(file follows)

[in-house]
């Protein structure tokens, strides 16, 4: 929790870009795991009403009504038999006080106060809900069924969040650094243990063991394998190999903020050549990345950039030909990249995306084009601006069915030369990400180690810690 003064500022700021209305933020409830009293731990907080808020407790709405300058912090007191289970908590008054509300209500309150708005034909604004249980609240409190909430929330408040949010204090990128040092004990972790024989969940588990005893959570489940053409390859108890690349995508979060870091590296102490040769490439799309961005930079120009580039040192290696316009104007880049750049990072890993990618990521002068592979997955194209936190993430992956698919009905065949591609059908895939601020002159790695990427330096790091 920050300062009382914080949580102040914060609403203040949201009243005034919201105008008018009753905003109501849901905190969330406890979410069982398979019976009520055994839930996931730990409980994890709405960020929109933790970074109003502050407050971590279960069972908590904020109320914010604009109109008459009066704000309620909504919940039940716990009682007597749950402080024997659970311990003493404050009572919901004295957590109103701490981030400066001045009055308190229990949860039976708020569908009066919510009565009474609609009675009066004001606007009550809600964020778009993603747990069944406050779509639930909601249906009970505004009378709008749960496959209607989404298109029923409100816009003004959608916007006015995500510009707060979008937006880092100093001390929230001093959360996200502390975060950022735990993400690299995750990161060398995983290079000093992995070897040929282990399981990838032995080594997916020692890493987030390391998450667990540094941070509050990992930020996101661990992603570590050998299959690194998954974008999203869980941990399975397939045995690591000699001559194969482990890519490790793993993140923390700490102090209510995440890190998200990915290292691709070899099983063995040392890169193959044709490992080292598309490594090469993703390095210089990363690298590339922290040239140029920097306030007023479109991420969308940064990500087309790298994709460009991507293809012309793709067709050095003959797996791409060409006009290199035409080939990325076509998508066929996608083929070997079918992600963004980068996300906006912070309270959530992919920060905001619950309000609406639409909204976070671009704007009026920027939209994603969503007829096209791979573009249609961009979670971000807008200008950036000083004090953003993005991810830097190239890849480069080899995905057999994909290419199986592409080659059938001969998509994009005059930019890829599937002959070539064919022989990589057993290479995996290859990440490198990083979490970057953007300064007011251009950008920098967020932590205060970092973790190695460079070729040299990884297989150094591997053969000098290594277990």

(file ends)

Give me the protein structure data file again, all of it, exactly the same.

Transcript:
[in-house]
């Protein structure tokens, strides 16, 4: 929790870009795991009403009504038999006080106060809900069924969040650094243990063991394998190999903020050549990345950039030909990249995306084009601006069915030369990400180690810690 003064500022700021209305933020409830009293731990907080808020407790709405300058912090007191289970908590008054509300209500309150708005034909604004249980609240409190909430929330408040949010204090990128040092004990972790024989969940588990005893959570489940053409390859108890690349995508979060870091590296102490040769490439799309961005930079120009580039040192290696316009104007880049750049990072890993990618990521002068592979997955194209936190993430992956698919009905065949591609059908895939601020002159790695990427330096790091 920050300062009382914080949580102040914060609403203040949201009243005034919201105008008018009753905003109501849901905190969330406890979410069982398979019976009520055994839930996931730990409980994890709405960020929109933790970074109003502050407050971590279960069972908590904020109320914010604009109109008459009066704000309620909504919940039940716990009682007597749950402080024997659970311990003493404050009572919901004295957590109103701490981030400066001045009055308190229990949860039976708020569908009066919510009565009474609609009675009066004001606007009550809600964020778009993603747990069944406050779509639930909601249906009970505004009378709008749960496959209607989404298109029923409100816009003004959608916007006015995500510009707060979008937006880092100093001390929230001093959360996200502390975060950022735990993400690299995750990161060398995983290079000093992995070897040929282990399981990838032995080594997916020692890493987030390391998450667990540094941070509050990992930020996101661990992603570590050998299959690194998954974008999203869980941990399975397939045995690591000699001559194969482990890519490790793993993140923390700490102090209510995440890190998200990915290292691709070899099983063995040392890169193959044709490992080292598309490594090469993703390095210089990363690298590339922290040239140029920097306030007023479109991420969308940064990500087309790298994709460009991507293809012309793709067709050095003959797996791409060409006009290199035409080939990325076509998508066929996608083929070997079918992600963004980068996300906006912070309270959530992919920060905001619950309000609406639409909204976070671009704007009026920027939209994603969503007829096209791979573009249609961009979670971000807008200008950036000083004090953003993005991810830097190239890849480069080899995905057999994909290419199986592409080659059938001969998509994009005059930019890829599937002959070539064919022989990589057993290479995996290859990440490198990083979490970057953007300064007011251009950008920098967020932590205060970092973790190695460079070729040299990884297989150094591997053969000098290594277990």